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Oxford's Stone Heads: History and Mysteries 350 years of heritage will be explored through three generations of Broad Street's famous sculptures, in a new display opening on Saturday 4 May at the Weston Library. The exhibit, reconstructing the history of the heads right up to present day and showcasing heritage science, is the culmination of over 5 years' of SoGE research.
23/04/19 23 April 2019 -
Dr Jian Peng wins 2019 Remote Sensing Young Investigator Award
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Dr Jian Peng wins 2019 Remote Sensing Young Investigator Award Dr Jian Peng has won the 2019 Remote Sensing Young Investigator Award for his outstanding research on exploring the teleconnection between hydrological variability and climate oscillations based on satellite observations.
19/03/2019 19 March 2019 -
Ghent, Belgium
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New Oxford-Belgium network launched for heritage science and conservation The Belgian Federal Scientific Policy Office will fund a two-year initiative focused on fostering collaboration and knowledge exchange between the University of Oxford and several Belgian organisations. The network will enable expert meetings and knowledge exchange placements in both countries. Additionally, it will coordinate an international Summer School on heritage science and stone conservation in Ghent in August 2019.
30/01/2019 30 January 2019 -
Auto rickshaw in Bangalore
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Raising awareness of Botswana's hidden heritage Dr Sallie Burrough and Professor David Thomas together with Dr Sarah Mohulatshipi from the University of Botswana spent two weeks talking to community leaders, school children and local guides in the Makadikgadi region of Botswana. Through community meetings, school talks and open lectures they directly reached over 1000 members of the public, telling the remarkable story of Kalahari megalakes and the stone age people of the Makgadikgadi salt pans.
21/11/2018 21 November 2018 -
Photo of stone head in front of Museum of History of Science, Broad Street Oxford / Adobe stock
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Oxford University calls for artists to reimagine the stone icons of Broad Street A team of scientists from the School of Geography and the Environment have been learning about the history of the Broad Street heads - exploring the Bodleian's archival records, hunting for missing heads from the past, and testing the old stone to inform conservation efforts - however what does the future hold for these Oxford icons?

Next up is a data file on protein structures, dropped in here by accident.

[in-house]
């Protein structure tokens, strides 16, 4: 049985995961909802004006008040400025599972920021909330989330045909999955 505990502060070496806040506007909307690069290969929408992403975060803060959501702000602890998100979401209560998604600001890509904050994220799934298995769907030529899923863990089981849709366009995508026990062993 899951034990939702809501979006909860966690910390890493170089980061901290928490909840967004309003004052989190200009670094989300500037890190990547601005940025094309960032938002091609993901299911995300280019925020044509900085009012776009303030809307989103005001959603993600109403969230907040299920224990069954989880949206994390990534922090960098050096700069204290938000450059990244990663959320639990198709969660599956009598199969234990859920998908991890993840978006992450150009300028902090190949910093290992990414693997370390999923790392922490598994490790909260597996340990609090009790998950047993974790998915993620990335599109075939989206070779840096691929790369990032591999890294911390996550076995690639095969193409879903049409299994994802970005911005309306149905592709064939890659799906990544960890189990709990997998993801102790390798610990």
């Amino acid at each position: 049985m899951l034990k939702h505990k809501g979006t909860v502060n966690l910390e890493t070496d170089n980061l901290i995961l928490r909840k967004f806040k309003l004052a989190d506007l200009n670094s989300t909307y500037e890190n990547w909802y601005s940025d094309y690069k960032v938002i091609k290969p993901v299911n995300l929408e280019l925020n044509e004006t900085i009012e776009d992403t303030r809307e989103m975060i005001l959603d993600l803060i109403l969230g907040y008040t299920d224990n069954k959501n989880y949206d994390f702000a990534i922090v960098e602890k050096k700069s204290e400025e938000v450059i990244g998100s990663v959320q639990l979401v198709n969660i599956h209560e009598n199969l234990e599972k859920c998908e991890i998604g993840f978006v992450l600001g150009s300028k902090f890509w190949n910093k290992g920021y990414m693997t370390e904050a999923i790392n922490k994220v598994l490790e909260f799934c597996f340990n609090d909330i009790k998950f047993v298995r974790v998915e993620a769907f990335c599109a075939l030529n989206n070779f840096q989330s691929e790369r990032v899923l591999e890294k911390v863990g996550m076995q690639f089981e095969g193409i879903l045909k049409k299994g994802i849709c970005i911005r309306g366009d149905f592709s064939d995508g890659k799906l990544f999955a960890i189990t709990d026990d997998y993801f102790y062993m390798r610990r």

20/11/2018 20 November 2018 -
Photo by Scott Orr
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The mystery of the decaying "Emperors" It is hoped that a visit to the Science and Technology Facilities Council's Rutherford Appleton Lab will help scientists understand why the second generation of Sheldonian Emperors' heads decayed so rapidly. DPhil researcher Scott Orr explains his research, investigating stone samples using a specialist neutron instrument.
16/08/2018 16 August 2018 -
Namib Desert Adobe Stock image
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The Sounds of the Namib Desert Wildlife sound recordist Chris Watson presents a journey in sound from dawn to dusk in southern Africa's Namib Desert and talks to Professor Dave Thomas about his experiences working in these desert lands. "If you climb up dunes on a clear day... and if you stay there long enough you, can see aspects of the world changing around you. They are absolutely spectacular places to be."
19/04/2018 19 April 2018 -
Photo of Dr Troy Sternberg of the School of Geography and the Environment
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How to ensure a sustainable future for the largest landlocked country in the world? Al-Farabi Kazakh National University and The School of Geography and the Environment have co-organised an international conference on 'Arid Lands: Environmental and social sustainability' in an attempt to understand the sustainability challenges facing Kazakhstan.
05/03/2018 5 March 2018 -
Photo by buntyworthy-AdobeStock, Creative Commons Licence
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The hunt to find Oxford's retired Emperor Heads DPhil researcher Scott Allan Orr talks to BBC Oxford about the department's efforts find and study all 27 of the Sheldonian's 'retired' Emperor Heads. Understanding how the figures have eroded over time will help improve conservation efforts for similar carvings, he said.
13/02/2018 13 February 2018 -
Photo by Richard/flickr, Creative Commons Licence
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Head hunters sought Professor Heather Viles appeals for information about Oxford's missing historical stone heads, which formally adorned the Sheldonian Theatre between 1669 and 1972. "The whereabouts of many heads from the earlier generations are known, but some have disappeared. We're on a mission to find them."
09/02/2018 9 February 2018 -
Photo by Lommes/wikimedia, [CC share alike 4.0 international]
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Possible impacts of China's "Silk Road" SoGE research is cited by the New Statesman, in an article that explores the potential environmental impacts of China's Belt and Road Initiative. Both Dr Troy Sternberg's paper, and a WWF-HSBC report that ECI-researchers contributed to, impress the need for urgent environmental impact assessment and monitoring.